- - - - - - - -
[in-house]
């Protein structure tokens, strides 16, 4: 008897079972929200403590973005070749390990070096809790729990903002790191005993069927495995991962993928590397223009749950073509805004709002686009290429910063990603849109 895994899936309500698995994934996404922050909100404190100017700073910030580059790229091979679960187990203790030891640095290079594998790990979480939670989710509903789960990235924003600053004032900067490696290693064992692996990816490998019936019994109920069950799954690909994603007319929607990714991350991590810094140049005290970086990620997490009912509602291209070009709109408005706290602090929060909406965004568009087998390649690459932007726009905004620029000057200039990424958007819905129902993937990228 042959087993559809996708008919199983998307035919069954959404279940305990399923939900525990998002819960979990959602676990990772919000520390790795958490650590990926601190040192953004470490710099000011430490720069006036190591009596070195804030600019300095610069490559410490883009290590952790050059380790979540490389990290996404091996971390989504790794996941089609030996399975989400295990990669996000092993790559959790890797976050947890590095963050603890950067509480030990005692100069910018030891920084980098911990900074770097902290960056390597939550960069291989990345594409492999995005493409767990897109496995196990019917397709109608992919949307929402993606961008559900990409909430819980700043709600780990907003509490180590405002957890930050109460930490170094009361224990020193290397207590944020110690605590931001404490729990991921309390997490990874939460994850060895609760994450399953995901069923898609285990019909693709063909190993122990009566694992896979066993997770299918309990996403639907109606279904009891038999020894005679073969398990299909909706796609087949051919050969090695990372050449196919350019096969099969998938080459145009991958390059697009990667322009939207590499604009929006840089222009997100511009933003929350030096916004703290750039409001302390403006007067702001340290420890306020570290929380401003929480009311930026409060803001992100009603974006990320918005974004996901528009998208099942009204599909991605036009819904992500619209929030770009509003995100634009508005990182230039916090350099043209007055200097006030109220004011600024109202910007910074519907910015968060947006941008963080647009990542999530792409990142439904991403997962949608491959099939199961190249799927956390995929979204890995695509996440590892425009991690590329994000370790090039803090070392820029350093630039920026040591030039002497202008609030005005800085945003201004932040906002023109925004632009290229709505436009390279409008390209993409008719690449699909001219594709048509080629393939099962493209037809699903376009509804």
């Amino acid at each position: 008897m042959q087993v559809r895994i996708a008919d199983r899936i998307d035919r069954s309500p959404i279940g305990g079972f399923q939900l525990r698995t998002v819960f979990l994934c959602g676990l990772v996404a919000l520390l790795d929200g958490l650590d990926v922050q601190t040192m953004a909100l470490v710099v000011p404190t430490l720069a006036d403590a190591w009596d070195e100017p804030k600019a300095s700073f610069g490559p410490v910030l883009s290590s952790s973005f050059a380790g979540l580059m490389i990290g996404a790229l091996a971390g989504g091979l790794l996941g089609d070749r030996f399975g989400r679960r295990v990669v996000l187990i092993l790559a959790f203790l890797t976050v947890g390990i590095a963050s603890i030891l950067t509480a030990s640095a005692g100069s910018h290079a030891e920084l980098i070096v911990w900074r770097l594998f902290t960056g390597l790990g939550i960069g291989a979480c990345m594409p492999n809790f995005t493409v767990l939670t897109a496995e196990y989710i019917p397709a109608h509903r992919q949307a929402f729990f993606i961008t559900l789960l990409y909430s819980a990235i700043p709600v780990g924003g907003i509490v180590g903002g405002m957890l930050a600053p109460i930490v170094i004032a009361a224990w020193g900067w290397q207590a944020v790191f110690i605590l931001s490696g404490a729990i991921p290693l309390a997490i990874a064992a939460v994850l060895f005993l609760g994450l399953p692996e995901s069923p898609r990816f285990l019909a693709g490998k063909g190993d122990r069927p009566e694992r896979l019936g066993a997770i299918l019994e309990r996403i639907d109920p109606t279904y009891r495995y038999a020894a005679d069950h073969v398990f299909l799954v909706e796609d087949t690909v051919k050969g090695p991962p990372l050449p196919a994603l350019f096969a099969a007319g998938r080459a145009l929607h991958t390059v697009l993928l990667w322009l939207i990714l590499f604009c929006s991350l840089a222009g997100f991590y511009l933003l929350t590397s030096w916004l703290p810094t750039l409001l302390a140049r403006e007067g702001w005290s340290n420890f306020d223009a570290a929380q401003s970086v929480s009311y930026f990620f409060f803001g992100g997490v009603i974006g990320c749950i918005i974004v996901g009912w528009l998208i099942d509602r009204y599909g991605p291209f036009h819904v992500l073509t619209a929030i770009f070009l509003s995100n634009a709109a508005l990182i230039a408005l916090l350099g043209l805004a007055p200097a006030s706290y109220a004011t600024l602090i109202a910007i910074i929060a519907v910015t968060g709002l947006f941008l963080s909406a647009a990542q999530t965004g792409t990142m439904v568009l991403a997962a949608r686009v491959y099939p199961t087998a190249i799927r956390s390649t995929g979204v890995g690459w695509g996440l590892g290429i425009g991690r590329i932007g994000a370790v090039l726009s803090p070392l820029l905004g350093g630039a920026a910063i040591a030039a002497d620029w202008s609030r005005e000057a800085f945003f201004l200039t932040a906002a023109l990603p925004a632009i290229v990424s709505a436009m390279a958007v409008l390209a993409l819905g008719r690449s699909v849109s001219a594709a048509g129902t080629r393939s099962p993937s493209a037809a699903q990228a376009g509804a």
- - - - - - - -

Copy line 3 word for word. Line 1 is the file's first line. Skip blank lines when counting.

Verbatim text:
């Amino acid at each position: 008897m042959q087993v559809r895994i996708a008919d199983r899936i998307d035919r069954s309500p959404i279940g305990g079972f399923q939900l525990r698995t998002v819960f979990l994934c959602g676990l990772v996404a919000l520390l790795d929200g958490l650590d990926v922050q601190t040192m953004a909100l470490v710099v000011p404190t430490l720069a006036d403590a190591w009596d070195e100017p804030k600019a300095s700073f610069g490559p410490v910030l883009s290590s952790s973005f050059a380790g979540l580059m490389i990290g996404a790229l091996a971390g989504g091979l790794l996941g089609d070749r030996f399975g989400r679960r295990v990669v996000l187990i092993l790559a959790f203790l890797t976050v947890g390990i590095a963050s603890i030891l950067t509480a030990s640095a005692g100069s910018h290079a030891e920084l980098i070096v911990w900074r770097l594998f902290t960056g390597l790990g939550i960069g291989a979480c990345m594409p492999n809790f995005t493409v767990l939670t897109a496995e196990y989710i019917p397709a109608h509903r992919q949307a929402f729990f993606i961008t559900l789960l990409y909430s819980a990235i700043p709600v780990g924003g907003i509490v180590g903002g405002m957890l930050a600053p109460i930490v170094i004032a009361a224990w020193g900067w290397q207590a944020v790191f110690i605590l931001s490696g404490a729990i991921p290693l309390a997490i990874a064992a939460v994850l060895f005993l609760g994450l399953p692996e995901s069923p898609r990816f285990l019909a693709g490998k063909g190993d122990r069927p009566e694992r896979l019936g066993a997770i299918l019994e309990r996403i639907d109920p109606t279904y009891r495995y038999a020894a005679d069950h073969v398990f299909l799954v909706e796609d087949t690909v051919k050969g090695p991962p990372l050449p196919a994603l350019f096969a099969a007319g998938r080459a145009l929607h991958t390059v697009l993928l990667w322009l939207i990714l590499f604009c929006s991350l840089a222009g997100f991590y511009l933003l929350t590397s030096w916004l703290p810094t750039l409001l302390a140049r403006e007067g702001w005290s340290n420890f306020d223009a570290a929380q401003s970086v929480s009311y930026f990620f409060f803001g992100g997490v009603i974006g990320c749950i918005i974004v996901g009912w528009l998208i099942d509602r009204y599909g991605p291209f036009h819904v992500l073509t619209a929030i770009f070009l509003s995100n634009a709109a508005l990182i230039a408005l916090l350099g043209l805004a007055p200097a006030s706290y109220a004011t600024l602090i109202a910007i910074i929060a519907v910015t968060g709002l947006f941008l963080s909406a647009a990542q999530t965004g792409t990142m439904v568009l991403a997962a949608r686009v491959y099939p199961t087998a190249i799927r956390s390649t995929g979204v890995g690459w695509g996440l590892g290429i425009g991690r590329i932007g994000a370790v090039l726009s803090p070392l820029l905004g350093g630039a920026a910063i040591a030039a002497d620029w202008s609030r005005e000057a800085f945003f201004l200039t932040a906002a023109l990603p925004a632009i290229v990424s709505a436009m390279a958007v409008l390209a993409l819905g008719r690449s699909v849109s001219a594709a048509g129902t080629r393939s099962p993937s493209a037809a699903q990228a376009g509804a």